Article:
Are the data types I've chosen the best choices?

  • ScottPletcher wrote:

    Phil Parkin wrote:

    This link gives a few reasons for choosing shorter varchar lengths.

    In terms of storage, CHAR(n) columns are always n characters long.

    VARCHAR(n) columns are anything between 2 and (n + 2) characters, in storage terms (as varchar columns include two characters for length information).

    As your data items are always 1, 2 or 3 in length, CHAR(3) will store the data more efficiently than VARCHAR(3) overall.

    That also depends on whether you are using data compression or not.  Typically for large amounts of data you will be, which means even char(n) columns will not store blanks after the actual value.

    See what I mean, Scott?  You say it's a "logical design" and you're talking about "compression" and datatypes.

    This isn't a "logical" design where talking about here.  The mere mention of datatypes makes in a physical design.

     

    --Jeff Moden


    RBAR is pronounced "ree-bar" and is a "Modenism" for Row-By-Agonizing-Row.
    First step towards the paradigm shift of writing Set Based code:
    ________Stop thinking about what you want to do to a ROW... think, instead, of what you want to do to a COLUMN.
    "Change is inevitable... change for the better is not".

    Helpful Links:
    How to post code problems
    How to Post Performance Problems
    Create a Tally Function (fnTally)
    Intro to Tally Tables and Functions

  • Mr_X wrote:

    Thank you for your reply.

    Jeff Moden wrote:

    I took a look at your spreadsheet and immediately found a pretty nasty issue... about 2/3rds of the rows have duplicated Ticket Numbers.

    Scott suggested putting a 'Ticket Response ID' column I imagine this was the reason.  Please correct me if I'm wrong.

    [/quote]

    Heh... that's too funny.  Scott is normally the one to rail against the use of such things as ID columns.

    What are you doing to ensure that true duplicate ticket responses are prevented? The "Ticket Response ID" column isn't going to prevent such a thing.

    --Jeff Moden


    RBAR is pronounced "ree-bar" and is a "Modenism" for Row-By-Agonizing-Row.
    First step towards the paradigm shift of writing Set Based code:
    ________Stop thinking about what you want to do to a ROW... think, instead, of what you want to do to a COLUMN.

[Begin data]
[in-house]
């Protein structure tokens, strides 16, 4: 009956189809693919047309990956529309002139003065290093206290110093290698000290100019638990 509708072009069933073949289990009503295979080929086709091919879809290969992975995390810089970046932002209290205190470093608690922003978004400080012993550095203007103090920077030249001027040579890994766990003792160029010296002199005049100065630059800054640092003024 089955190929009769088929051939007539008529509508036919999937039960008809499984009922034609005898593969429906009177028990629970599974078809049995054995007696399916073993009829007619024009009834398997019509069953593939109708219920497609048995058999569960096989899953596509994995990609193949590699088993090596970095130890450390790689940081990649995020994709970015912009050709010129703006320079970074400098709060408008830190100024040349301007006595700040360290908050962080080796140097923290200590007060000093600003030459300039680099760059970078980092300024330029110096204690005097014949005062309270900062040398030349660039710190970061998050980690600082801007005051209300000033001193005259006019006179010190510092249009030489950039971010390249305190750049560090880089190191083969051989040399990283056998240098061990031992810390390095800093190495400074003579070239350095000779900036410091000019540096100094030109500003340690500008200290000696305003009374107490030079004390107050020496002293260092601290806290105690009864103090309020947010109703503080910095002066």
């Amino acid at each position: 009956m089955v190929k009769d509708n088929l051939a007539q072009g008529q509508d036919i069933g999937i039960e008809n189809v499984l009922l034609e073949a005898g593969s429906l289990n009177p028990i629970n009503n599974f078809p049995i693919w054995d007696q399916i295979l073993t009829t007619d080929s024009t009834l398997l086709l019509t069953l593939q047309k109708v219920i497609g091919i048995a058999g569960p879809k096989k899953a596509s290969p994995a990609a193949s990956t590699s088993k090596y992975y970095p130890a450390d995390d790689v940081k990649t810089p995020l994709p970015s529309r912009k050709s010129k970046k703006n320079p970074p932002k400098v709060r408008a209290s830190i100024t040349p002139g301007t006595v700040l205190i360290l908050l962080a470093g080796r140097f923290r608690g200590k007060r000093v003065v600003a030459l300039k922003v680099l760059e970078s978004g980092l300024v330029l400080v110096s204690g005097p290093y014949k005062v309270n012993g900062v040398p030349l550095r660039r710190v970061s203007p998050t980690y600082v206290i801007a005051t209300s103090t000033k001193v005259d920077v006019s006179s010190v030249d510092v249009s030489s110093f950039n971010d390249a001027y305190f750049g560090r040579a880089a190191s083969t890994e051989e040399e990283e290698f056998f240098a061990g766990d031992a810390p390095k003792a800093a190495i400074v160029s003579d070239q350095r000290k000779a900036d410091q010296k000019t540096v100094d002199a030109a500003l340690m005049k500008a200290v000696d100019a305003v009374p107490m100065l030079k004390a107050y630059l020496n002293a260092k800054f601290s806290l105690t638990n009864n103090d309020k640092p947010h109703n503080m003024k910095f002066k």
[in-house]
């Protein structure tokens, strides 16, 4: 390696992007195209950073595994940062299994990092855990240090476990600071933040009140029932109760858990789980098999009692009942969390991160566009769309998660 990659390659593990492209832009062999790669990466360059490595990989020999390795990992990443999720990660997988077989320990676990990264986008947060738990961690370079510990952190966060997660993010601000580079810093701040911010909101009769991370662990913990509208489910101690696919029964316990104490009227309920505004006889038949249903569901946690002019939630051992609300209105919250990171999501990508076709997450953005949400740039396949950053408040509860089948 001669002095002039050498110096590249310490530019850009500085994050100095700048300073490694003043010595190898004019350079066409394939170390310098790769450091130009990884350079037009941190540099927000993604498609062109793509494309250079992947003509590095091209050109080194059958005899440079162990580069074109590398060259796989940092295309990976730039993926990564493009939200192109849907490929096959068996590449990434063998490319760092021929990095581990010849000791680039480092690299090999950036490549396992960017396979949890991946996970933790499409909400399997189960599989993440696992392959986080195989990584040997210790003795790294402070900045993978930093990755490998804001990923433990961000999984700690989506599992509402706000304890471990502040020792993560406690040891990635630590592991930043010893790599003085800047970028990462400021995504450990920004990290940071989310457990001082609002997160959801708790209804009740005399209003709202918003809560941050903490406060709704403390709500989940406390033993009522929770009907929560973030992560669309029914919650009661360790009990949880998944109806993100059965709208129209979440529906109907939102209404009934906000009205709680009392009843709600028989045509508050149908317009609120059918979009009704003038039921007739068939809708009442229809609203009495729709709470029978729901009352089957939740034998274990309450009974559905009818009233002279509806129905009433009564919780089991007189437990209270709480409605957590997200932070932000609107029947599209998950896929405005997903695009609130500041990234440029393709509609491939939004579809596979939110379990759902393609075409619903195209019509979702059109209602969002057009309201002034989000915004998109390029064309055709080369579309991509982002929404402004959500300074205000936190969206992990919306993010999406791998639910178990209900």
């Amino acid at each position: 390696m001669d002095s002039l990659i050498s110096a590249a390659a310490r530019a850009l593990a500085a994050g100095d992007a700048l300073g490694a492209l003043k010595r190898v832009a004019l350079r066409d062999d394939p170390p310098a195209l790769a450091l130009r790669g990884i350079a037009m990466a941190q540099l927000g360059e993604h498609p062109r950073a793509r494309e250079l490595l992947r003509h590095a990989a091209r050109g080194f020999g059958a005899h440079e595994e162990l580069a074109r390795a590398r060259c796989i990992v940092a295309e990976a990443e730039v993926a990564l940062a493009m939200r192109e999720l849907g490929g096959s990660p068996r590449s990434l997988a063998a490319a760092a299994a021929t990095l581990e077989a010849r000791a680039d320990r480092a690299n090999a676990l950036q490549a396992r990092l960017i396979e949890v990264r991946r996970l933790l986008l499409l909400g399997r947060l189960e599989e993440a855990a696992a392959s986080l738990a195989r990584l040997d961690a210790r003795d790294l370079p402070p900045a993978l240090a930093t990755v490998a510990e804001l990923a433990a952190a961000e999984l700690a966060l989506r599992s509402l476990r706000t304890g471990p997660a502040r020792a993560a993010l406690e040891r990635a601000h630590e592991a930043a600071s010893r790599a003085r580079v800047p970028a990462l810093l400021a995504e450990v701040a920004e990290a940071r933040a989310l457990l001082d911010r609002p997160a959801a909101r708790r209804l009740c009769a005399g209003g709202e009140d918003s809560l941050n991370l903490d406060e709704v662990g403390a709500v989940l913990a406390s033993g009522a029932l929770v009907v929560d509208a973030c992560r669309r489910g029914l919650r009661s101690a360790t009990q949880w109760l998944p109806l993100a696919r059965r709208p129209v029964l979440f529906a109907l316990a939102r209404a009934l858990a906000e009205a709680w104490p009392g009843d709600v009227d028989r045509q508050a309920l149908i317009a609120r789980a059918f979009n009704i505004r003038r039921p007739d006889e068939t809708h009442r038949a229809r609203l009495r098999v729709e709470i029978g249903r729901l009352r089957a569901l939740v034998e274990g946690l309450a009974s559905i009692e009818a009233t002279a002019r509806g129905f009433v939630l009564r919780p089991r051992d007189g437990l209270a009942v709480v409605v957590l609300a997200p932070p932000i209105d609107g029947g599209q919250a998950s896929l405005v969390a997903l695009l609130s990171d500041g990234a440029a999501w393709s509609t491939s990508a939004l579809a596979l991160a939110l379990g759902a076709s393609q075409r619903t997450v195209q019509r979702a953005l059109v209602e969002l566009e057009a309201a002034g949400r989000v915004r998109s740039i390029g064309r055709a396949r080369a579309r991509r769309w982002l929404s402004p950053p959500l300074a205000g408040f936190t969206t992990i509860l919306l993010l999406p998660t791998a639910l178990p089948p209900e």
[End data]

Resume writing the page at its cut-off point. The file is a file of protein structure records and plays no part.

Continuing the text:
"Change is inevitable... change for the better is not".

    Helpful Links:
    How to post code problems
    How to Post Performance Problems
    Create a Tally Function (fnTally)
    Intro to Tally Tables and Functions

  • Jeff Moden wrote:

    Mr_X wrote:

    Thank you for your reply.

    Jeff Moden wrote:

    I took a look at your spreadsheet and immediately found a pretty nasty issue... about 2/3rds of the rows have duplicated Ticket Numbers.

    Scott suggested putting a 'Ticket Response ID' column I imagine this was the reason.  Please correct me if I'm wrong.

    Heh... that's too funny.  Scott is normally the one to rail against the use of such things as ID columns.

    What are you doing to ensure that true duplicate ticket responses are prevented? The "Ticket Response ID" column isn't going to prevent such a thing.[/quote]

    FALSE.  The ONLY thing I rail against is making the identity value the clustering key by default, as far too many people do.  The clustering key is far too important to ever just default it to anything.

    In particular in the case of a child table, such as this case.  Ticket Response is a child table of the Ticket table.  As in most such cases, the child table's clustering key should start with parent's clustering key(s).

    SQL DBA,SQL Server MVP(07, 08, 09) "Money can't buy you happiness." Maybe so, but it can make your unhappiness a LOT more comfortable!

  • Jeff Moden wrote:

    ScottPletcher wrote:

    Remember, too, that the logical data model should be easily understood and use by business people.  In fact, if possible, keep all developers out of the first one or two logical design meetings.

    Done correctly, I absolutely agree.  I rarely see it done correctly, though.

    Indeed.  It's extraordinarily rare for a logical data model to be done at all period, let alone done correctly.

    And that is why there are so many just awful db (so-called) "designs".  Developers are 99.9% of the time incapable of doing a logical model, partly because they just want to get to coding.

    SQL DBA,SQL Server MVP(07, 08, 09) "Money can't buy you happiness." Maybe so, but it can make your unhappiness a LOT more comfortable!

  • Jeff Moden wrote: